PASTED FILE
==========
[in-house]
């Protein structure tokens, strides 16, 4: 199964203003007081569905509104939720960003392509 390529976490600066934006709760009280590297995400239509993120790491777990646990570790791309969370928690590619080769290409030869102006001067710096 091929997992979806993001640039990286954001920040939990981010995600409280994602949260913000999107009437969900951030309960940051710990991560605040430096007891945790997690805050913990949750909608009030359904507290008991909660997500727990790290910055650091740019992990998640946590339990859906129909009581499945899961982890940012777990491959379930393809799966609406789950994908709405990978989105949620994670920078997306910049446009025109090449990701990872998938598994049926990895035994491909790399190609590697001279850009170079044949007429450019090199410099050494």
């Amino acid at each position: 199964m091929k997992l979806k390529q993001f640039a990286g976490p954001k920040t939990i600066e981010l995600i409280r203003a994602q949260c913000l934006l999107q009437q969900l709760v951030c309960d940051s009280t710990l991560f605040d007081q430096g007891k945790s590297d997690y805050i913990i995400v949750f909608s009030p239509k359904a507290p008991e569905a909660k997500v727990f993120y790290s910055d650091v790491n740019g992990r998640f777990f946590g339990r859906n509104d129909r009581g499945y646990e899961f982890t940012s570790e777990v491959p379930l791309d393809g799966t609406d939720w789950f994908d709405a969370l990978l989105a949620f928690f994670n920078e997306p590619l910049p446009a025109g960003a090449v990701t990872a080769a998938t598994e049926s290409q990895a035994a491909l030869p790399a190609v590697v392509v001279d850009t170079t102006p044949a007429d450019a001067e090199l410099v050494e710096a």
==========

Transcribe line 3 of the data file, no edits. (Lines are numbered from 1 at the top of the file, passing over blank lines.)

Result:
């Amino acid at each position: 199964m091929k997992l979806k390529q993001f640039a990286g976490p954001k920040t939990i600066e981010l995600i409280r203003a994602q949260c913000l934006l999107q009437q969900l709760v951030c309960d940051s009280t710990l991560f605040d007081q430096g007891k945790s590297d997690y805050i913990i995400v949750f909608s009030p239509k359904a507290p008991e569905a909660k997500v727990f993120y790290s910055d650091v790491n740019g992990r998640f777990f946590g339990r859906n509104d129909r009581g499945y646990e899961f982890t940012s570790e777990v491959p379930l791309d393809g799966t609406d939720w789950f994908d709405a969370l990978l989105a949620f928690f994670n920078e997306p590619l910049p446009a025109g960003a090449v990701t990872a080769a998938t598994e049926s290409q990895a035994a491909l030869p790399a190609v590697v392509v001279d850009t170079t102006p044949a007429d450019a001067e090199l410099v050494e710096a």